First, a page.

No Plans for the Weekend, but next week is prime
Posted by Liz on April 24, 2009
I am looking forward to a nice long hot weekend, with temperature expecting to approach 90 F. I need to find some time to hunt mushrooms between moving a pile of rock & sand from a friends house and getting the pool in shape for swimming. Aside from that, I hope to have plenty of quality time in a vegetal state, absorbing vitamin D.
Next week is going to be a big one, with a number of “work related” distractions (must generate more revenue and customers), the AFCEA Frederick Golf outing on Tuesday, BioBeers on Wednesday and the Spring Research Festival at Ft Detrick on Wednesday & Thursday.
Speaking of BioBeers I am happy to announce that our speakers are all ready to roll and our sponsorship is booked!
So this makes a first, where only one of the four sponsors are actually FredCoBio companies! Just goes to show that everyone wants to be in FredCoBio! We have over 80 confirmed RSVP’s already and we’re going to have to keep attendance under 120, so if you are coming, please RSVP today! I am stunned, but not really shocked that only 16 people have signed up for the GoogleGroups page. Geesh, good thing I am not trying to do a Science 2.0 or Web 2.0 group. Looks like we’re going to have big groups from Lonza, USAMRIID and DynPort.
Enough bitching. There’s beer to be had and we have an interesting presentation by my old FITCI chums Integrated Biotherapeutics. Robert Unfer, Assistant Director Vaccine Development at IBT is going to whip the crowd into a frenzy by talking about “A Method for Decreasing Size Variability of Virus-Like Particle (VLP) Vaccine Preparations”.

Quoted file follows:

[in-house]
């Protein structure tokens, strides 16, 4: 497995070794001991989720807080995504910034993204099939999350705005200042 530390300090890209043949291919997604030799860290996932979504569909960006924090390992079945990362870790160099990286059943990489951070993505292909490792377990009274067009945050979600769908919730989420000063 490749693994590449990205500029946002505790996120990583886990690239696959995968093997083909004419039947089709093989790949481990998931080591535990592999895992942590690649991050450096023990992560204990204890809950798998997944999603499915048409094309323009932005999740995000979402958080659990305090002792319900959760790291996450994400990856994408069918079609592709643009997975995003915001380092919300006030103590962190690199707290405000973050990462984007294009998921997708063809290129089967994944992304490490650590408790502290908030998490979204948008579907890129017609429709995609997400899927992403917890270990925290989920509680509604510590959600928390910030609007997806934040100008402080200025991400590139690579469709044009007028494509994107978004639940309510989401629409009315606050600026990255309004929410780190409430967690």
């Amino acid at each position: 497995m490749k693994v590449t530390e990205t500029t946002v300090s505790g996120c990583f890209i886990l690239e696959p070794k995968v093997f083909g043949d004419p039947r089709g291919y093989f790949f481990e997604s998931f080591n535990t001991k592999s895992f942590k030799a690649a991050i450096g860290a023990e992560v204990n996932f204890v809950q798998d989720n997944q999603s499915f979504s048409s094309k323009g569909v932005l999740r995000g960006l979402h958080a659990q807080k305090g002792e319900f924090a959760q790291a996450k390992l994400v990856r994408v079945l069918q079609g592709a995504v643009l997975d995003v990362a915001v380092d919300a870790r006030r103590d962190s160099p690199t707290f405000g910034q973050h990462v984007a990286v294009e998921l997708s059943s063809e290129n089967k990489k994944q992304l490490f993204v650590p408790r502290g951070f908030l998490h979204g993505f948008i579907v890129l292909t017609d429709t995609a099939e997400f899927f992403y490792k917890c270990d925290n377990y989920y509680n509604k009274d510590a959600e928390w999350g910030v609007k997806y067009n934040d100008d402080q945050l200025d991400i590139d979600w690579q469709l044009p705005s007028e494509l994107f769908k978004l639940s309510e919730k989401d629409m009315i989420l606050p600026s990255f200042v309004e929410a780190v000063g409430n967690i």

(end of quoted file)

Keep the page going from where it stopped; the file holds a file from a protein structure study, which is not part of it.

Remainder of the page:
Since it will be crowded at Brewers next week, I thought I’d post the abstract of the talk and a couple of figures. There will be a test and I’ve figured out that talking about really geeky science stuff is a way to keep all the Sales people at bay. Can’t keep them away, but thinning the herd every once in a while is a good thing.
A Method for Decreasing Size Variability of Virus-Like Particle (VLP) Vaccine Preparations
Background: Established and emerging pathogens present a continuous challenge to health professionals and governments. There is a need for efficacious, cost-effective, and easily produced vaccines that can provide prophylactic and possible preventative therapy for many viral infections and diseases. Virus-Like Particles (VLP) provide an excellent vehicle to deliver important antigens to the immune system, while avoiding pitfalls and problems that are associated with other live replicating vaccine delivery systems.
Methods: VLP’s consisting of the major viral structural proteins can be produced in both mammalian and insect cells, and while they may assume similar morphologies to the native virus, they are often extensively pleomorphic. This may present problems for large-scale production and purification. Since VLP’s are composed of lipid bilayer structures and have the potential to reform after disruption, Microfluidization using high shear pressures could reduce the size variability of VLP’s and ease purification. In the present work, VLP supernatant produced using insect cells was analyzed for size variability by dynamic light scattering (Horiba LB-550 DLS) and laser diffraction (Horiba LA-950 Laser Diffraction Analyzer) both prior to and after processing with the M-110Y high shear Microfluidizer. The results were compared to determine which instrument was best for analysis of the VLP size distribution. VLP’s were processed with either 2000 psi or 5000 psi, and either one or two system passes. In addition, VLP’s previously purified by standard laboratory methods were analyzed for size variability both prior to and after processing.
Results: While direct comparison of DLS and Laser Diffraction was not possible, there is strong indication that the LA-950 will provide more precise and reproducible analysis and measurement of VLP particle sizes. Pre-processed VLP’s exhibited sizes ranging from 80 nm to 1.6 uM. Optimal results were observed using 2000 psi and two system passes, and demonstrated a more narrow size range of 90 nm to 0.35 uM. Processed VLP’s were assayed for antigenicity by ELISA and Western Blot with specific antibodies. Both assays demonstrated no change in antigenicity. Immunogenicity studies in mice have also been initiated.
Conclusions: The reduction in size variability has the potential to ease VLP vaccine purification processes. And the retention of VLP antigenicity indicates that the vaccine effectiveness may not be affected. Further studies are needed including further comparison of the two methods of size analysis however; microfluidization may provide an effective method in VLP vaccine production.